No other aircraft of WWII could fly as high, go as far, or fight as hard as the famed Mustang. Piloted by a record 281 Aces, this agile and ferocious dogfighter tallied more kills than any other Allied airplane. As the bombers of the Eighth Air Force fought their way deep into Hitler's Germany, it was the Mustang that cleared the skies of Luftwaffe fighters. The powerful Rolls-Royce Merlin engine gave the Mustang a speed of 445 mph. Re-styled with an aerodynamic bubble canopy for greater visibility, and outfitted with 6 fast-firing .50 caliber machine guns, the P-51 became the best fighter of the war.
Pictured here is a 1:72 scale replica of a F-51B Mustang that was piloted by Lt. John Thornell, whose plane was nicknamed "Patty Ann II". Sold Out!
Wingspan: 6.75 inches
Length: 5 inches
Historical Account: "Distinguished Service" - John Thornell was born on April 19th, 1921, in Stoughton, Massachusetts. He enlisted in the U.S. Army Reserve on June 11th, 1940, and then served on active duty with the 1st Infantry Division at Fort Ethan Allen, Vermont, from July 2nd, 1940, to January 1942, when he entered the Aviation Cadet Program of the U.S. Army Air Forces. Thornell was commissioned a 2d Lt. and awarded his pilot wings at Craig Field, Alabama, on February 16th, 1943, and after P-47 Thunderbolt training he was assigned to the 328th Fighter Squadron of the 352nd Fighter Group in England in July 1943.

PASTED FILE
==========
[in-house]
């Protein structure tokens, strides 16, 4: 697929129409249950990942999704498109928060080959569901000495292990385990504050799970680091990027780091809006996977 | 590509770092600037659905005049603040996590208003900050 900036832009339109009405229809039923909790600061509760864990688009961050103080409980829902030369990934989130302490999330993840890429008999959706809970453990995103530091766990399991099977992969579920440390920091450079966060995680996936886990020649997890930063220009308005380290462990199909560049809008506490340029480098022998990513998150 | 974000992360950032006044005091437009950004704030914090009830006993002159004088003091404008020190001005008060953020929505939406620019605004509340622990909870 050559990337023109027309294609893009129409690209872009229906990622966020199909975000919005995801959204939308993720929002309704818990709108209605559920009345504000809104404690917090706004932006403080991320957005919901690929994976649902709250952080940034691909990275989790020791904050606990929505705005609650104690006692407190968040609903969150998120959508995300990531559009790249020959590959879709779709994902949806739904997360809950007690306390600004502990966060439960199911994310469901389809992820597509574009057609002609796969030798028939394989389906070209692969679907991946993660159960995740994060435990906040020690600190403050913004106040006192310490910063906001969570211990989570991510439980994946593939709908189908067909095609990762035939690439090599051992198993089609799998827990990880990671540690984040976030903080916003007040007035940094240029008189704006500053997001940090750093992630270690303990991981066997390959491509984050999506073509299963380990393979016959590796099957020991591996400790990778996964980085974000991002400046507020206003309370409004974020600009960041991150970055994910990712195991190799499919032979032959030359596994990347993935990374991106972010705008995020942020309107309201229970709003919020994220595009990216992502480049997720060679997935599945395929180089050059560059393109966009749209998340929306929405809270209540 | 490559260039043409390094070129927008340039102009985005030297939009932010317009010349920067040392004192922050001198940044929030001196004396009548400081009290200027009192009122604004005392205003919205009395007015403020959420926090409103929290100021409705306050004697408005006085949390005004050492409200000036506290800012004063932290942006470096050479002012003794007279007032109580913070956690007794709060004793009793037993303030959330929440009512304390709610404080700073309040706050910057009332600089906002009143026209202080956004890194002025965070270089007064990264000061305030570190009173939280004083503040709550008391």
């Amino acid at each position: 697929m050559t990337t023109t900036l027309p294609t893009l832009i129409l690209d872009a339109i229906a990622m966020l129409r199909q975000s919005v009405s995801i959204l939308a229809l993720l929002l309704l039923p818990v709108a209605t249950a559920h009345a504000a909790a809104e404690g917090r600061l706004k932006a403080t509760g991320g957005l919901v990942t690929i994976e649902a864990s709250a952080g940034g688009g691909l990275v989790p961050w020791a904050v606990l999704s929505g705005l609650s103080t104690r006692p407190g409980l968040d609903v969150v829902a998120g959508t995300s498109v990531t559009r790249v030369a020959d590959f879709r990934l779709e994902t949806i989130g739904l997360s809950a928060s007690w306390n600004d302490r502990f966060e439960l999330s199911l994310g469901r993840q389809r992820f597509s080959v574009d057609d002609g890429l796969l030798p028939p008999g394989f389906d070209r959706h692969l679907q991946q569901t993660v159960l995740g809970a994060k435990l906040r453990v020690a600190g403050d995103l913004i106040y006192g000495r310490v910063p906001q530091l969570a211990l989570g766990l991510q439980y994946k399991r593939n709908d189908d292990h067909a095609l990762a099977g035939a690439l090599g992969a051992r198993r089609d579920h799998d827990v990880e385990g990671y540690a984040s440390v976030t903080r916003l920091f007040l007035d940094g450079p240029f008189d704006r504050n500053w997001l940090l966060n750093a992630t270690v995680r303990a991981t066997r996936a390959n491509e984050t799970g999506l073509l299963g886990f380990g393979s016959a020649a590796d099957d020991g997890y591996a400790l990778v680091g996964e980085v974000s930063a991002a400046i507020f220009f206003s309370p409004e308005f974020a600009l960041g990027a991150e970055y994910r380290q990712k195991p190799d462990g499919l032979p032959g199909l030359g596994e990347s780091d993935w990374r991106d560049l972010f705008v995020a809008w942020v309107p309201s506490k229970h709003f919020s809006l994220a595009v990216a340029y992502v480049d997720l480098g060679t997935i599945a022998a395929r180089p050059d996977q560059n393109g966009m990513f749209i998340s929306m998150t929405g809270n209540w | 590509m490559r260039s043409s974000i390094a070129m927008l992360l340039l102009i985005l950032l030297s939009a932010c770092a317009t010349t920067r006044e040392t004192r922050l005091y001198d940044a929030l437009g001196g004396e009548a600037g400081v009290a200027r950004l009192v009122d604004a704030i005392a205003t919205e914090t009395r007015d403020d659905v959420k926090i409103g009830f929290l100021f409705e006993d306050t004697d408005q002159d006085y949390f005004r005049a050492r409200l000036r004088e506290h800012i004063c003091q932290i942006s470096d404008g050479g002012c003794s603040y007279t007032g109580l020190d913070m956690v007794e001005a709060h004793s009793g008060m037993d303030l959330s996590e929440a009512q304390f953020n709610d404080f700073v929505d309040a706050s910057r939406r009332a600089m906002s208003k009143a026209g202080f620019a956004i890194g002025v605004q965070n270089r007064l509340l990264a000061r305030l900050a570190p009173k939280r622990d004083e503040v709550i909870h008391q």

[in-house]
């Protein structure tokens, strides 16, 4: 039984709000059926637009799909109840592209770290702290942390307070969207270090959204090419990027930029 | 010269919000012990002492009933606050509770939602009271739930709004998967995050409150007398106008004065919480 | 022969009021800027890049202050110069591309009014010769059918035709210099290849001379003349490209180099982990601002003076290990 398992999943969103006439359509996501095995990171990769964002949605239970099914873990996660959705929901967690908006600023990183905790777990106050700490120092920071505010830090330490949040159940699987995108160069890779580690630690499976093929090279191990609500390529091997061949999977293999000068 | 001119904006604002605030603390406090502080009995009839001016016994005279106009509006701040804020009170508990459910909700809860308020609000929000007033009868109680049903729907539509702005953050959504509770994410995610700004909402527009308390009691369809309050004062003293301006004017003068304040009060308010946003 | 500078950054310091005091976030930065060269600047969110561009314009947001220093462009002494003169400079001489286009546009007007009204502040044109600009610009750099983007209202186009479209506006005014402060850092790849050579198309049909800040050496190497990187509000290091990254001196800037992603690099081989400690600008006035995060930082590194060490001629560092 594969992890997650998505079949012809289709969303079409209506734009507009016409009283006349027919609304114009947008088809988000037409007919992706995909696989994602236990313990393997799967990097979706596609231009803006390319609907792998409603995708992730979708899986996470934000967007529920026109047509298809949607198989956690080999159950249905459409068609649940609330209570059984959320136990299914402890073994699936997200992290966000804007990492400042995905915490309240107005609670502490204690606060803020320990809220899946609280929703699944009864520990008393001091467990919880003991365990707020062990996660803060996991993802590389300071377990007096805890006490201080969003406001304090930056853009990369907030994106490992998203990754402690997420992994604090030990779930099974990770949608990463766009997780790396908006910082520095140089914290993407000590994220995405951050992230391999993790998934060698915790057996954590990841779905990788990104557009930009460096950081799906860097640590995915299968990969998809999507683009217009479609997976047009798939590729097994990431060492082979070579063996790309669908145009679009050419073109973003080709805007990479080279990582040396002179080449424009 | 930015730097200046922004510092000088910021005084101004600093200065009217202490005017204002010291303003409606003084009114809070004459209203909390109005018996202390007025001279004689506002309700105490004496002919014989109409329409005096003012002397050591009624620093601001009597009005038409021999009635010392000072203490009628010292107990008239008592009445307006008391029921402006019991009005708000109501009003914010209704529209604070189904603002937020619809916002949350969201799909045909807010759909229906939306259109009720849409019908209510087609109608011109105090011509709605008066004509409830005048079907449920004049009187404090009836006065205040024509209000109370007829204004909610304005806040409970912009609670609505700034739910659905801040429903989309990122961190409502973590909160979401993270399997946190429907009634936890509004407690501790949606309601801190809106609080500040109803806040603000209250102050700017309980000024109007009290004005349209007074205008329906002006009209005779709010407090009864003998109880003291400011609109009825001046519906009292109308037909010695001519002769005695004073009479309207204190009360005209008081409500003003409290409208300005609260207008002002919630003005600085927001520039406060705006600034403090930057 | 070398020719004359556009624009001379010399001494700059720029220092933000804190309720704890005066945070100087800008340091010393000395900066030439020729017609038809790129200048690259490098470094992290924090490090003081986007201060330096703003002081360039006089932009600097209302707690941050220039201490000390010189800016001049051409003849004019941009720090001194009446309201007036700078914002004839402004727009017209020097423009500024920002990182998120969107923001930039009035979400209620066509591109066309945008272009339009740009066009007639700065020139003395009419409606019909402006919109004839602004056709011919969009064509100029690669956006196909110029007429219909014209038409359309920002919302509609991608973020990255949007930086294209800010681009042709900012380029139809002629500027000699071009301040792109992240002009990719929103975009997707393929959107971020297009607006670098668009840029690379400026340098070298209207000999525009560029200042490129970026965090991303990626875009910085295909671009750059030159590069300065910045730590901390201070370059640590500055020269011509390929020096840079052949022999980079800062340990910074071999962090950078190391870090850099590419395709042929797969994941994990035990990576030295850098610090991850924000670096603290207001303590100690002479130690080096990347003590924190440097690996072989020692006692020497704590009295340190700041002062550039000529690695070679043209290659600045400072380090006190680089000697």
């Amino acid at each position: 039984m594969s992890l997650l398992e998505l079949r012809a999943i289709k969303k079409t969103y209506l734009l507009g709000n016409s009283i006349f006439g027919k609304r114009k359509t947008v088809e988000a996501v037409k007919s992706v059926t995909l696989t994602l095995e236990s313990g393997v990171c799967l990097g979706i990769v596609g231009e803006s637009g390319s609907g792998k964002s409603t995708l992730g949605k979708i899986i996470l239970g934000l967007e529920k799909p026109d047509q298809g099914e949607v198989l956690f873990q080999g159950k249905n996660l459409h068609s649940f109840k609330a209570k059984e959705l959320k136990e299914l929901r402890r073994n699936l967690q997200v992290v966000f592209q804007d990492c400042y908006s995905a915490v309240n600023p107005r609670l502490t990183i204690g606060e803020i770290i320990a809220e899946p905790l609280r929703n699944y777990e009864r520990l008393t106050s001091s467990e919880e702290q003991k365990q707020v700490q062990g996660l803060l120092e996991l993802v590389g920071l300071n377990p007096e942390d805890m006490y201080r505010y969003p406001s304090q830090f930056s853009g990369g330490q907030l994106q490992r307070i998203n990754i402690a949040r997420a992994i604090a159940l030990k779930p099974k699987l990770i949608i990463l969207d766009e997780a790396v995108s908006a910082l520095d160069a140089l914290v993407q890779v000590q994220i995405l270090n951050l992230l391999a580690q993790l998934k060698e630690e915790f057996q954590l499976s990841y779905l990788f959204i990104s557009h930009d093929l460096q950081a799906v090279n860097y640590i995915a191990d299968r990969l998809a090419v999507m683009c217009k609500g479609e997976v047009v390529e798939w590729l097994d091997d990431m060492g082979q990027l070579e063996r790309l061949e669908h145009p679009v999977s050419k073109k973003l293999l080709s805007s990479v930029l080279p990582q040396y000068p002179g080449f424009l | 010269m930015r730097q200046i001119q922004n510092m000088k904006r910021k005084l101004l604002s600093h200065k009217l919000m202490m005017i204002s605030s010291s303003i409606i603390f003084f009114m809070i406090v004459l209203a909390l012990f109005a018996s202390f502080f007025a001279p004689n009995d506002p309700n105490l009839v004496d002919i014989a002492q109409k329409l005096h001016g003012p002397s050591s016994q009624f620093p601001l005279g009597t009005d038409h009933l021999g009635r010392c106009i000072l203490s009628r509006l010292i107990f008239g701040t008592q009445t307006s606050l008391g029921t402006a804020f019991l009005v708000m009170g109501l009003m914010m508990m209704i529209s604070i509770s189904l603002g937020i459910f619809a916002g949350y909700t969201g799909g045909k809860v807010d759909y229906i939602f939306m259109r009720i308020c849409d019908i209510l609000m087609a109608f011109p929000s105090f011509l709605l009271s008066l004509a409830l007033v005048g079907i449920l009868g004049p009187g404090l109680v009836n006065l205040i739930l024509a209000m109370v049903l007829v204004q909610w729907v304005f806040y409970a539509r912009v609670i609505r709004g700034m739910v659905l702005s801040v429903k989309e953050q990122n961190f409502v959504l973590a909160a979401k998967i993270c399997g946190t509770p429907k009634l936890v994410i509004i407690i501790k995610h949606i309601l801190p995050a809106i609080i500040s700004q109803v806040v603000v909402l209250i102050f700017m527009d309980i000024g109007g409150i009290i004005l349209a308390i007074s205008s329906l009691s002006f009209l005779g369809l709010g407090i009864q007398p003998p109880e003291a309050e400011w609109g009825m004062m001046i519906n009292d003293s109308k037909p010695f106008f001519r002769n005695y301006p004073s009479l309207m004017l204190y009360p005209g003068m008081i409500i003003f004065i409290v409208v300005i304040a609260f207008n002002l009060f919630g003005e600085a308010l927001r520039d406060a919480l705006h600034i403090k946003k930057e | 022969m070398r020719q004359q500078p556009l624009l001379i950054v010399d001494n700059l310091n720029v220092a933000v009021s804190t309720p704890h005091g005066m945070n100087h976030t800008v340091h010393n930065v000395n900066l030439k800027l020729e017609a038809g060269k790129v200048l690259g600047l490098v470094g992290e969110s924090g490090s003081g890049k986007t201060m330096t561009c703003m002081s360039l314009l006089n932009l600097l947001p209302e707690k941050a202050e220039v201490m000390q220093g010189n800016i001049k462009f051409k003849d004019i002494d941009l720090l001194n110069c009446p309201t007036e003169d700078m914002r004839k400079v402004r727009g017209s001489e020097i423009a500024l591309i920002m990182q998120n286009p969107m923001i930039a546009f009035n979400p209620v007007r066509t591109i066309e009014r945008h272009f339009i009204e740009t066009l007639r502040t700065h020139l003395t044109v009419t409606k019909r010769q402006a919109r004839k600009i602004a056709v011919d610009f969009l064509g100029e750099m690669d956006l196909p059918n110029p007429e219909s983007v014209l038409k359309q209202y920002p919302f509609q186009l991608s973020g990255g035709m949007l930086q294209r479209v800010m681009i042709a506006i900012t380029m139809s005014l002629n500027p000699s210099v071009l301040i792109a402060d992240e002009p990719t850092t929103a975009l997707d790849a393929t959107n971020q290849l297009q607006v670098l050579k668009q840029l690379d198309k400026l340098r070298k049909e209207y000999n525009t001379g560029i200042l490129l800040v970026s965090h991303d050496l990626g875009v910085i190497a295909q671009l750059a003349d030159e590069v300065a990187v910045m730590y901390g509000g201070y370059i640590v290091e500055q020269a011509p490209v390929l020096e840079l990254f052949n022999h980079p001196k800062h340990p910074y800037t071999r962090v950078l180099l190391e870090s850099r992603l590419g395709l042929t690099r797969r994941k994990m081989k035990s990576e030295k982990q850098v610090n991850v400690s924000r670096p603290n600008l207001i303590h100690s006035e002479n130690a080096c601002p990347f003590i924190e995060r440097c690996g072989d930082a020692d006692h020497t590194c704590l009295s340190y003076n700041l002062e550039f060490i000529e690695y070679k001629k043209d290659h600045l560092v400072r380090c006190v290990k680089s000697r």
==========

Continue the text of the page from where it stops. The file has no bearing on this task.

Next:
Lt Thornell was credited with the destruction of 17.25 enemy aircraft in aerial combat plus 2 damaged, and another 3 on the ground while strafing enemy airfields, between January and June 1944. He returned to the U.S. in July 1944 and after the war he served with the 1st Tactical Reconnaissance Squadron in Furth, Germany, from 1946 to February 1947, followed by service in the Air Force Reserve from February 21, 1947 to March 22nd, 1948.